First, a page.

My children were miserable in that way kids are when you make them hike hungry in the rain the day after they learn of their parents’ divorce. It was just after five o’clock in the afternoon. We were 10 minutes into a three-mile hike to the Katahdin Lake Wilderness Camps, a remote Maine sporting camp, when I looked at the three of them—the girl and two boys, ages 13, 11, and 8—and thought, This is my first official day as a single mom, and I overloaded their backpacks with box wine.
We’d already walked right past the trail registry, where I had forgotten to sign us in. Those stories you hear about camping trips that go tragically wrong? This is how they begin.
The fact is, nothing had gone right that day. The plan had been to start on the trail by noon, but clearing out our summer rental took a lot longer now that I was a solo act. Then the rain turned our six-mile drive on a gravel road inside the park into a plodding half-hour ordeal. My kids kept asking, “Are we really going camping?” I could tell they thought that this was an elaborate hoax, that at any moment I’d be pulling up to a hotel.
Before we’d set out on the trail, I’d pulled plastic ponchos over my kids’ heads, tearing each one in the process. I could feel them looking at me, wondering if we were going to be OK. They knew me as the killer of houseplants and the mother with a fast-filling swear jar. Having married young and spent my entire adult life in New York City, I didn’t know how to pump my own gas. All summer my mortified children watched as I coerced nice strangers into helping me fill my tank.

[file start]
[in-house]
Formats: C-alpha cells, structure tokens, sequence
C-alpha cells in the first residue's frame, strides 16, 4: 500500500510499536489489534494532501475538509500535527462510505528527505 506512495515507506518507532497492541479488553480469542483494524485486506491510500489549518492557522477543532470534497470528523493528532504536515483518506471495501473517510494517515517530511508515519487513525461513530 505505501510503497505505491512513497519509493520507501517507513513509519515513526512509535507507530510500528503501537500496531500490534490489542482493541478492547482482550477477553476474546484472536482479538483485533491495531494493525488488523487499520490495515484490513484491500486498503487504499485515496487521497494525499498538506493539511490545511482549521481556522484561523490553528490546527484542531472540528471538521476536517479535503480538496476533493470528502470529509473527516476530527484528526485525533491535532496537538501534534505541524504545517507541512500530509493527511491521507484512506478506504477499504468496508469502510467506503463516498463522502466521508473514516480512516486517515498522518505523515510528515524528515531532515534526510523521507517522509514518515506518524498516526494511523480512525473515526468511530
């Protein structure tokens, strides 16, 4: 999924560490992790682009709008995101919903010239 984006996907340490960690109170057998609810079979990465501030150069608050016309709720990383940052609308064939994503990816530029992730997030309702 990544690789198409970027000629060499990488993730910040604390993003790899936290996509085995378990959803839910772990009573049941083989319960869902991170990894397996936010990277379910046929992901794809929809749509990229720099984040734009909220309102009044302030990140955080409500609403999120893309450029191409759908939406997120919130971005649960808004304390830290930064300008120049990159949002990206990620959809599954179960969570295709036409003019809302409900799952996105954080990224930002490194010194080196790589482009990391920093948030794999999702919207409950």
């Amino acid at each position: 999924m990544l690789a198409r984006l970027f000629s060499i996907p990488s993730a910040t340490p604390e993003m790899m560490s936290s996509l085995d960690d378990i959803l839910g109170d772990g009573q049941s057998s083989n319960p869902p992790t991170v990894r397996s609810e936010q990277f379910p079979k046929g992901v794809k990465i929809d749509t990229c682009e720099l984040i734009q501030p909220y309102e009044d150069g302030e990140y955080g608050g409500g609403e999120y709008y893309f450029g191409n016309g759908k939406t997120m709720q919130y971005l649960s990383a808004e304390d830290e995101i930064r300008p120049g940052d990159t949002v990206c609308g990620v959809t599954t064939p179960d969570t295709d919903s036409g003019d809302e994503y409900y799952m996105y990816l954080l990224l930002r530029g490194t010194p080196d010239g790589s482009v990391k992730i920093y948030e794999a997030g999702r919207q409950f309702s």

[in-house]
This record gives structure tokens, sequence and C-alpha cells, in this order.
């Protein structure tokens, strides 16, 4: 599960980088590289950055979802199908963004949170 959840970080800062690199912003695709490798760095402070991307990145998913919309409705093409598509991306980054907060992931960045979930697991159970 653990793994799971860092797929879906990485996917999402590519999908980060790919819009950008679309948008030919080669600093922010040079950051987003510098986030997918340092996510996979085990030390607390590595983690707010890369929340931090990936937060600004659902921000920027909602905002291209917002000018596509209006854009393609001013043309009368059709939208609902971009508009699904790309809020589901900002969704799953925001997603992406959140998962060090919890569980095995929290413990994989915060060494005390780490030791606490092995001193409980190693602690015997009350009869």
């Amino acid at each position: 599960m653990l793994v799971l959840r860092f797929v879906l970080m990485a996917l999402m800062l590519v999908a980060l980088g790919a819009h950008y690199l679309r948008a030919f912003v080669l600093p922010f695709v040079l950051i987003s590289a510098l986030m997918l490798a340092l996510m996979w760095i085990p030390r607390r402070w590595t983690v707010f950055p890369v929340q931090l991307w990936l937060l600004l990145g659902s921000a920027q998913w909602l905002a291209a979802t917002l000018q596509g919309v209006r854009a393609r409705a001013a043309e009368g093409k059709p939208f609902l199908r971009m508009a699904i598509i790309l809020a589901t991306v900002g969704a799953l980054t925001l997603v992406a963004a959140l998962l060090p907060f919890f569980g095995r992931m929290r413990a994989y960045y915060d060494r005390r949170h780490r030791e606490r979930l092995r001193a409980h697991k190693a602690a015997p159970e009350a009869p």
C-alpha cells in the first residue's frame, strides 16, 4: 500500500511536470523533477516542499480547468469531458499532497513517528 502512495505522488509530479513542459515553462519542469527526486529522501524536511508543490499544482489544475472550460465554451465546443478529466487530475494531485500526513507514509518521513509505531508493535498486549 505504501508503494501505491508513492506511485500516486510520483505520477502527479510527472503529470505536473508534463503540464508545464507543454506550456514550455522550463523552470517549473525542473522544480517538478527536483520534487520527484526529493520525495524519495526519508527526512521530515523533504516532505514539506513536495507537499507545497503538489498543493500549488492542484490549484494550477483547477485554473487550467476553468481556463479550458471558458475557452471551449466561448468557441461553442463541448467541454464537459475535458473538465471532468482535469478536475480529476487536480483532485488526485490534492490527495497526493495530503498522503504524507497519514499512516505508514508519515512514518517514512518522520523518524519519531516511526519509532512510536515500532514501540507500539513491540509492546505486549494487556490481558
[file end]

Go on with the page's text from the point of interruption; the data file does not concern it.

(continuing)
I’d come up with the camping plan the month before, while back in Brooklyn, the morning after I had filed for divorce. I wish I could say the idea had been to walk my children into primeval America like Thoreau, but in truth I had wanted to escape my own news. Also, if I could take three kids into the Maine woods for five days and survive, perhaps I could handle being a single mom in Cobble Hill.